One of the authorised recyclers takes responsibility for disassembling and sorting the raw materials that make up the e-waste. Due to this physical dismantling of the original product, any data left on computers or laptops will be destroyed in the process, so there is no need to be concerned about someone later along the line accessing your personal data. These materials are then despatched all around the world for different uses. Items like steel, copper and aluminium can be recycled on-shore in Australia, and recycling company TES now has recycling facilities in Melbourne, Sydney and Brisbane to reduce the impact of material transportation.

The results? Over 95% of computer and television materials collected are recovered and recycled through the National Television and Computer Recycling Scheme, while Mobile Muster was able to divert 99% of mobile phone materials from landfill in the last year! For more information on where exactly the materials go and how the process works, check out the Mobile Muster website here.

But why is it so important to recycle your e-waste?

53% of TechCollect survey respondents admitted to putting their e-waste straight in the bin or out for council collection, due to a gap in knowledge about e-waste recycling. These devices will almost certainly end up in landfill, where all the valuable materials that make up our electronics can not not biodegrade, and their future potential is diminished. If you're still unsure what the benefits are of recycling your e-waste, here are 4 compelling reasons to use the freely available recycling facilities:

  1. Recycling e-waste prevents potentially hazardous materials from making their way into landfill, which if leaked could resulting in contamination of nearby water and soil.
  2. It minimises waste in manufacturing, production, use and disposal of devices, allowing up to 99% of raw materials to be recovered and reused for more new products.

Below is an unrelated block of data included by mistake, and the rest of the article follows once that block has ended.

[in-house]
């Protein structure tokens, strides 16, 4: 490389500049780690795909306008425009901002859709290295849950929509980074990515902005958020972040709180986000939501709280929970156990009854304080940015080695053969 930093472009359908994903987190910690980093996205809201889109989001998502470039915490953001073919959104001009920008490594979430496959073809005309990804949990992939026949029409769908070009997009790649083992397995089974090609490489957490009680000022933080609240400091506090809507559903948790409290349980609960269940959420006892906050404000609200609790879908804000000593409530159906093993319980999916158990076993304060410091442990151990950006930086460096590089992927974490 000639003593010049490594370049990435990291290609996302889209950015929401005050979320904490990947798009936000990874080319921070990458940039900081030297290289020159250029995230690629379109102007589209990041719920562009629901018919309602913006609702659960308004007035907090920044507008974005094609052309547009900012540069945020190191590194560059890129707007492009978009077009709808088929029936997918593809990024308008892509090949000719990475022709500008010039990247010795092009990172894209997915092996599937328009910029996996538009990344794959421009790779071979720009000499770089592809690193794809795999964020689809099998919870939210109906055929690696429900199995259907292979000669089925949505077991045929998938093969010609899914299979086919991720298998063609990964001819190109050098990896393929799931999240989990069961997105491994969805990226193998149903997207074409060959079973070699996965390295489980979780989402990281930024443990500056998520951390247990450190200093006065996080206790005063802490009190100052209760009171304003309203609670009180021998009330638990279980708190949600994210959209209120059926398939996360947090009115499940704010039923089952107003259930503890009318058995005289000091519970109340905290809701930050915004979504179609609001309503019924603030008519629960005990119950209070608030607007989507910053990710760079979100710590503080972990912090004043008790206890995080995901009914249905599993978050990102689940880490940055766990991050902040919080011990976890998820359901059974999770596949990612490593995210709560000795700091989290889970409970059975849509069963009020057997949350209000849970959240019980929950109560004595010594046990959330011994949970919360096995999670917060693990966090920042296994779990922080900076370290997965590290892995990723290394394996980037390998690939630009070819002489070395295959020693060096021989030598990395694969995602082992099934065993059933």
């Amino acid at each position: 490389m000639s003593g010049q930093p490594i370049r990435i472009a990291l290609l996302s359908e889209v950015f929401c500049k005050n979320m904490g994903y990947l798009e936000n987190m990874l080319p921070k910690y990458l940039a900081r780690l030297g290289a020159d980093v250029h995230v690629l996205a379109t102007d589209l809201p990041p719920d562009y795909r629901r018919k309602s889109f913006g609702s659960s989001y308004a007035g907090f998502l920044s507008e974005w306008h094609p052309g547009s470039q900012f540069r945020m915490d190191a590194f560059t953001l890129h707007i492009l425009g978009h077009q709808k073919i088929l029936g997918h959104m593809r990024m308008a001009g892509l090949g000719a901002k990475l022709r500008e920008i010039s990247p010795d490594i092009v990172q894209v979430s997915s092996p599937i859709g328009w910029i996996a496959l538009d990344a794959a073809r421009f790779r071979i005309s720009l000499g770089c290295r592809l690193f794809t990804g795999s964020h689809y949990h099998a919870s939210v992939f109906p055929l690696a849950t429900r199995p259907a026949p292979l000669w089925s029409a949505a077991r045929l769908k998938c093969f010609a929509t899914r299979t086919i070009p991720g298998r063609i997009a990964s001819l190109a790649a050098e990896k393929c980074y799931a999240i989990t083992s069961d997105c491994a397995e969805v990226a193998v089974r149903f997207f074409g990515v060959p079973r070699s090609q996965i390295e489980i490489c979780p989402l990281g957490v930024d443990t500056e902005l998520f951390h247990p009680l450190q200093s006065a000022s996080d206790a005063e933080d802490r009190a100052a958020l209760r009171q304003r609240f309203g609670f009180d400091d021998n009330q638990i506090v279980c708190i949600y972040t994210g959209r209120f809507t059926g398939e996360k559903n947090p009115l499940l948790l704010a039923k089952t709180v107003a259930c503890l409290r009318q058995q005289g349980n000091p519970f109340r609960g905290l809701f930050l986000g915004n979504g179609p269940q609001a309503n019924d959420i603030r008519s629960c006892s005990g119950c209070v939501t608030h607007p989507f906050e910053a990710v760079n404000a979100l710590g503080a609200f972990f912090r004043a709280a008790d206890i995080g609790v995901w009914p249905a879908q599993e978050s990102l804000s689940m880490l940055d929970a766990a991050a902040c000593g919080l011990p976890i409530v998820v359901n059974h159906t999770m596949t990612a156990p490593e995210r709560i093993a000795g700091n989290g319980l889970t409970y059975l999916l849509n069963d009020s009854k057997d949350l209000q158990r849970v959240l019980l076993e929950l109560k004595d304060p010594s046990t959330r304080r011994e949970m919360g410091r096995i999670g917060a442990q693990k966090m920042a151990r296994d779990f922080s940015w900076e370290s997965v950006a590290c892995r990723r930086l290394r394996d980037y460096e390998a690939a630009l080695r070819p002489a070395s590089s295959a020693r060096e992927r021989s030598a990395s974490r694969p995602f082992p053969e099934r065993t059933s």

3. This in turn reduces the need to extract raw materials from the earth, saving energy and conserving scarce natural resources. For every tonne of mobile phone components recycles, 9 tonnes of greenhouse gas emissions are saved.
  4. It encourages the formation of a circular economy, turning waste into resources and connecting products in a life-cycle of consumption and production.

In this fast-paced world of endless updates of products, technology and software, it is vital that we spread awareness of the importance of e-waste recycling. Responsibly disposing of our e-waste brings with it the knowledge that our preloved materials might be reused for something bigger and better in the future. Perhaps this reassurance could be the much sought-after justification to buy yourself that new iPhone…

In saying this, recycling your e-waste this does not free us of all other responsibilities. Be a conscious consumer! Consider the electronic products you buy, whether you need them and how long they will last. Every little step we can take to reduce e-waste will be better for our planet in the long run.


Read next: https://www.1millionwomen.com.au/blog/what-planned-obsolescence-and-where-do-we-see-it-most/

WE ARE WOMEN AND GIRLS FROM EVERY CORNER OF THE PLANET BUILDING A LIFESTYLE REVOLUTION TO FIGHT THE CLIMATE CRISIS, WILL YOU JOIN THE MOVEMENT?